During those years I had a residency with Howie B. at the Paradise. I [also] opened a record shop [called] Vinyl Addiction with Justin Rushmore, founder of Finger Lickin Records and one half of ‘The Soul of Man’. In 1999 I created the Slynus Record Series that featured a techno bootleg on one side of each release. The first one featured the guitar lick from “Groovejet” by Spiller, and it was played for five weeks straight on Pete Tong’s Essential Selection. The series ended up selling over 50,000 records. My first original release under my real name was called ‘The Shifter,” and Carl Cox made it his tune of the month. He played it at the Love Parade to over 200,000 people. All of those moments would not have been possible if I hadn’t cut my teeth in the Midwest rave scene.
During those years based in London, I would frequently travel to New York City where David, Mike and Troy were all living. I got to experience two scenes at once, and it was totally electric to be a part of both.
When you find something that connects you to other people, don’t let go.
For Linus, that’s been music.
Speaking of influences, your event series PANIC was motivated by a few pinnacle moments in your life. Can you tell us about those?
There were three musical experiences that shaped my sound more than any others:
*Every set I have ever heard Laurent Garnier play. From Industry in Detroit in 1993 to all of his sets at London’s best club The End.
*Roni Size at Twilo in 1999. He taught me all about layering stone-cold percussive grooves on top of one another.
For anyone who’s never been to one of your PANIC parties. What can they expect from attending?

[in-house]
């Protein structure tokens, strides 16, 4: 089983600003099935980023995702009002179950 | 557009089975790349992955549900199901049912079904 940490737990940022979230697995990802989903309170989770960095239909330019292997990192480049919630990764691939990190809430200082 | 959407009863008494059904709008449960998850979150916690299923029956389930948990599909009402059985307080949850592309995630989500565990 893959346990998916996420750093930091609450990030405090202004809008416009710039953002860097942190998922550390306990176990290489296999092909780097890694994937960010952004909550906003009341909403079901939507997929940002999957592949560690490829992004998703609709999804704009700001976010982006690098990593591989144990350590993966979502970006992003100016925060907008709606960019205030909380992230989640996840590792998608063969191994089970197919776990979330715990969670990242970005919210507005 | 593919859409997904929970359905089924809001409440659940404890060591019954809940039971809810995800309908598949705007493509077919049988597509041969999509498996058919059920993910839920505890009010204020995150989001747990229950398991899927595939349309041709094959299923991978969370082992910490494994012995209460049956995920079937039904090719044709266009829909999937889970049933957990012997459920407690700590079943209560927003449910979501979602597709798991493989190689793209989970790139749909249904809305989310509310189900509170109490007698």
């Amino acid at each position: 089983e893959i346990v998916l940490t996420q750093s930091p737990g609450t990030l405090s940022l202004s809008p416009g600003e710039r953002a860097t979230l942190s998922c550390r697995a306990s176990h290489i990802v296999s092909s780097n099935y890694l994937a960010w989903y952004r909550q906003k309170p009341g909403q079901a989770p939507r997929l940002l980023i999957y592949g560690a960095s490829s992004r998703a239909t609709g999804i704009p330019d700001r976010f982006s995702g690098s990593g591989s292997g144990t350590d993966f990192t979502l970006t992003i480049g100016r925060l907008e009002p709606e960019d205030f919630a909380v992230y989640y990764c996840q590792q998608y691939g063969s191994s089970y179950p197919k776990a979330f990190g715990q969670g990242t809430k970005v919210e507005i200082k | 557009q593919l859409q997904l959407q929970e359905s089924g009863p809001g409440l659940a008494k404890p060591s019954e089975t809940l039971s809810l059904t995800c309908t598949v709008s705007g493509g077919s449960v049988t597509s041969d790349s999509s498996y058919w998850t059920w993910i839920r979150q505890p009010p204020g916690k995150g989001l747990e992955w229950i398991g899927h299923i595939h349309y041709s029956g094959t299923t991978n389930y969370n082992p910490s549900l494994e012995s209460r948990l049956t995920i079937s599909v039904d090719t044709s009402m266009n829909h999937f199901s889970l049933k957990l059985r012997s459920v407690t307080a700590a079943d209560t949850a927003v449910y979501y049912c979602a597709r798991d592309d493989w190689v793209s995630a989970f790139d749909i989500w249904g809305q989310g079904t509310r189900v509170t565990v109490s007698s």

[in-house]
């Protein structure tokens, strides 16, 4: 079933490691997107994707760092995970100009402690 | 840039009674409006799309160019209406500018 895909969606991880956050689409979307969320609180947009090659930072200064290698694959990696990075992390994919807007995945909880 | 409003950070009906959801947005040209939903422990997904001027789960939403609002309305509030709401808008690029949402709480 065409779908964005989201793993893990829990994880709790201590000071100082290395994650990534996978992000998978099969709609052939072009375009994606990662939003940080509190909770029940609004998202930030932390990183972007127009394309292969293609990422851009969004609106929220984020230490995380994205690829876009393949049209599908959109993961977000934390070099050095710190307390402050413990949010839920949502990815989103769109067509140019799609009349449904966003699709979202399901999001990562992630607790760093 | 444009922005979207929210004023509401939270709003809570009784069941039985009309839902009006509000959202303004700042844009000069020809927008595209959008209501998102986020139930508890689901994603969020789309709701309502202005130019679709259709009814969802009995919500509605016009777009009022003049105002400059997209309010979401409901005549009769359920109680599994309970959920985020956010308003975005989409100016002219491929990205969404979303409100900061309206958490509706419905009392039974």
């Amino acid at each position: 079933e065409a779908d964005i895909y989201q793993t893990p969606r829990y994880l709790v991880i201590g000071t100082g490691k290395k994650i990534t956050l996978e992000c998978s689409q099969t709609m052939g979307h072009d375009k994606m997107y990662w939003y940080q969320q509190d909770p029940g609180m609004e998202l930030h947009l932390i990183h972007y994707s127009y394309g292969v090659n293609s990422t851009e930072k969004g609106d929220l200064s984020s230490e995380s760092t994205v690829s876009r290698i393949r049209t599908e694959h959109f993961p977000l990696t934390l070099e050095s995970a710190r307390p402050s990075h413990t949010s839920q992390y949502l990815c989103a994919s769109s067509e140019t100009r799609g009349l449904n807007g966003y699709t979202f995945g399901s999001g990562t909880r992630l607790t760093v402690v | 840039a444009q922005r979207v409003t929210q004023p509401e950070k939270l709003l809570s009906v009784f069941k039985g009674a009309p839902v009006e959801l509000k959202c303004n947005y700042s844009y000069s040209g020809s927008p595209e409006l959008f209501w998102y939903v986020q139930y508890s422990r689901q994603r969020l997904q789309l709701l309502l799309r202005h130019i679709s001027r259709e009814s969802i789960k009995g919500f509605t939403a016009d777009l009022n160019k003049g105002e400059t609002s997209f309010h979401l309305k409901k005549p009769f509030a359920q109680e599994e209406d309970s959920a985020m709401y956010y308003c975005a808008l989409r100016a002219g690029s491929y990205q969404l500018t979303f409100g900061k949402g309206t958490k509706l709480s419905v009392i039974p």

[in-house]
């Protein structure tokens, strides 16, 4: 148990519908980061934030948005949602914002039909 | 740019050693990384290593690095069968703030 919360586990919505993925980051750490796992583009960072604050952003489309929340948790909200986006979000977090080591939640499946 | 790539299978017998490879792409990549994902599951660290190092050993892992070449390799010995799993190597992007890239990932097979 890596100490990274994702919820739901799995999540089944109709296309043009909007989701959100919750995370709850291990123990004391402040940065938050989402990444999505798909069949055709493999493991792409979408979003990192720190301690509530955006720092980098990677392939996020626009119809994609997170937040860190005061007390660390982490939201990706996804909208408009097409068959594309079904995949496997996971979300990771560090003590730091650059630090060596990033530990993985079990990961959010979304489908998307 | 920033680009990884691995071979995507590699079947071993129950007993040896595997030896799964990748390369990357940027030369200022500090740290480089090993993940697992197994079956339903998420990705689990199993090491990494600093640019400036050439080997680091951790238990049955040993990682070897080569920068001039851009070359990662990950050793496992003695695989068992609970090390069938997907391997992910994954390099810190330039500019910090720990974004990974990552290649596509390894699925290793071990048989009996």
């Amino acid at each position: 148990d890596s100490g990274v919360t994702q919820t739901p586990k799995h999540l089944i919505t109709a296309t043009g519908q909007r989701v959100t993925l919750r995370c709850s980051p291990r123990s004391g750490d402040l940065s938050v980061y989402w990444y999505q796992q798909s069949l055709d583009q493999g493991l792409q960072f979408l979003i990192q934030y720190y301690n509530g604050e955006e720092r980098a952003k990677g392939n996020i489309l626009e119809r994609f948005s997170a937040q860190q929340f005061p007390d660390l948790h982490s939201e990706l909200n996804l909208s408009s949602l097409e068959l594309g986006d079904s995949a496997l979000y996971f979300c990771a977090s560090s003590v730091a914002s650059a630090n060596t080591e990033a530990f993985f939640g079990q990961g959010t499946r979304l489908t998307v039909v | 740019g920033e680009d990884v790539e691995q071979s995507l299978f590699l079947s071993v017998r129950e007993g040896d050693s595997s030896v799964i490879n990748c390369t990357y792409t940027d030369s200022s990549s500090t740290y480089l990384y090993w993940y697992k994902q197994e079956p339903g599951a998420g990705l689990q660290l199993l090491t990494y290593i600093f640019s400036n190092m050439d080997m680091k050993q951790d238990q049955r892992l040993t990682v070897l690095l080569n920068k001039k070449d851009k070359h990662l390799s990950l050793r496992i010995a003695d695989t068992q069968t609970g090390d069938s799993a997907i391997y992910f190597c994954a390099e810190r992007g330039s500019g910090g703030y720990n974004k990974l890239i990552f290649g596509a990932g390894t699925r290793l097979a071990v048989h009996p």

PANIC was all about taking the lessons from the sets above and doing my damndest to recreate those life-changing events. For the longest time, techno was such a male-dominated scene and from the outset. I knew I wanted to create a night where women would feel welcome to dance and where women would want to play. I was lucky enough to connect with Sarah Strandberg who became our resident for 2018. She helped me find Onyx, Mojave, Trovarsi, Orly Gal and Annika Wolfe.
They brought a vibrancy to PANIC for which I will always be grateful. The music and the crowd always had to be on point but it was our space that made us stand out in a bursting scene. We were lucky enough to call Essex House our home for almost two years. Created by Jesse Trott, it had the vibe of a nightclub but in a unique indoor and outdoor warehouse in the heart of DTLA. Attendees can expect to dance a lot to music that grooves in a unique atmosphere. Good People Dancing to Great Techno.
As any of us know, it’s not just the music we’re missing out on. The social fabric of our scene is equally important and hugging total strangers is a great feeling. If we can’t do that without a fear of dying then it’s best to stay at home until we can.
On Raving During COVID-19
What about DJs who’ve played? What kind of experience are they in for?
Finding DJs who can play the Techno I want to have at our PANIC events hasn’t been easy but I am very fortunate to have been able to call upon some great talent that I’ve met over the years. Some standouts include Woody McBride, Bushwacka!, John Selway, Mr. C, Bryan Zentz and Jamie Anderson. I’ve also been extremely fortunate to have my good friends from Terrakroma, Armando and Andrew partner with me for numerous events. They have been throwing parties in L.A. for 15+ years and their contribution to PANIC can never be understated.